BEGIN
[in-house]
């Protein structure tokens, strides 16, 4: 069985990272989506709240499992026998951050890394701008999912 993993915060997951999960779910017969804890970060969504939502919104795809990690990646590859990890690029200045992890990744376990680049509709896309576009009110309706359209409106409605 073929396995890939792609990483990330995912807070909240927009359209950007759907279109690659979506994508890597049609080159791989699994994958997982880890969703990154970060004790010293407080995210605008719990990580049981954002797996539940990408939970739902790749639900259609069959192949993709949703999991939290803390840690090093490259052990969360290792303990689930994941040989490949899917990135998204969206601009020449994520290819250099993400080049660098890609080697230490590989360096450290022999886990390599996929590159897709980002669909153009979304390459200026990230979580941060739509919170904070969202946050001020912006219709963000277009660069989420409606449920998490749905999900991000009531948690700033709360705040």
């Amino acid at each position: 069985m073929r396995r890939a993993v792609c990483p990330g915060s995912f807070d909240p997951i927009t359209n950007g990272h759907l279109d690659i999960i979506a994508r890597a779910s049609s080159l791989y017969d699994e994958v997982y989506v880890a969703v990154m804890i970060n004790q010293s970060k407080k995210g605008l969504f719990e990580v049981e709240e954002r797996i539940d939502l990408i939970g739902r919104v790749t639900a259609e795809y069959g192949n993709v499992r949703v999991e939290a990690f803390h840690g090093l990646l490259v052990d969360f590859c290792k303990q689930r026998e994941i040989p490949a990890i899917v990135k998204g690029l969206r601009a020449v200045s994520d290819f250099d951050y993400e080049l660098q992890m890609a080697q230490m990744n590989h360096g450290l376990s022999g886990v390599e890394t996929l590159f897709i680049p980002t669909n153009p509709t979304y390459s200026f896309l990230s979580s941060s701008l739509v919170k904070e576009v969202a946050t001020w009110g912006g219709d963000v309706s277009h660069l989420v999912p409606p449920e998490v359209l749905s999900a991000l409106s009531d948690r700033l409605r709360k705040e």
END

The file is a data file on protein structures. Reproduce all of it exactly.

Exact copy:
[in-house]
């Protein structure tokens, strides 16, 4: 069985990272989506709240499992026998951050890394701008999912 993993915060997951999960779910017969804890970060969504939502919104795809990690990646590859990890690029200045992890990744376990680049509709896309576009009110309706359209409106409605 073929396995890939792609990483990330995912807070909240927009359209950007759907279109690659979506994508890597049609080159791989699994994958997982880890969703990154970060004790010293407080995210605008719990990580049981954002797996539940990408939970739902790749639900259609069959192949993709949703999991939290803390840690090093490259052990969360290792303990689930994941040989490949899917990135998204969206601009020449994520290819250099993400080049660098890609080697230490590989360096450290022999886990390599996929590159897709980002669909153009979304390459200026990230979580941060739509919170904070969202946050001020912006219709963000277009660069989420409606449920998490749905999900991000009531948690700033709360705040």
């Amino acid at each position: 069985m073929r396995r890939a993993v792609c990483p990330g915060s995912f807070d909240p997951i927009t359209n950007g990272h759907l279109d690659i999960i979506a994508r890597a779910s049609s080159l791989y017969d699994e994958v997982y989506v880890a969703v990154m804890i970060n004790q010293s970060k407080k995210g605008l969504f719990e990580v049981e709240e954002r797996i539940d939502l990408i939970g739902r919104v790749t639900a259609e795809y069959g192949n993709v499992r949703v999991e939290a990690f803390h840690g090093l990646l490259v052990d969360f590859c290792k303990q689930r026998e994941i040989p490949a990890i899917v990135k998204g690029l969206r601009a020449v200045s994520d290819f250099d951050y993400e080049l660098q992890m890609a080697q230490m990744n590989h360096g450290l376990s022999g886990v390599e890394t996929l590159f897709i680049p980002t669909n153009p509709t979304y390459s200026f896309l990230s979580s941060s701008l739509v919170k904070e576009v969202a946050t001020w009110g912006g219709d963000v309706s277009h660069l989420v999912p409606p449920e998490v359209l749905s999900a991000l409106s009531d948690r700033l409605r709360k705040e």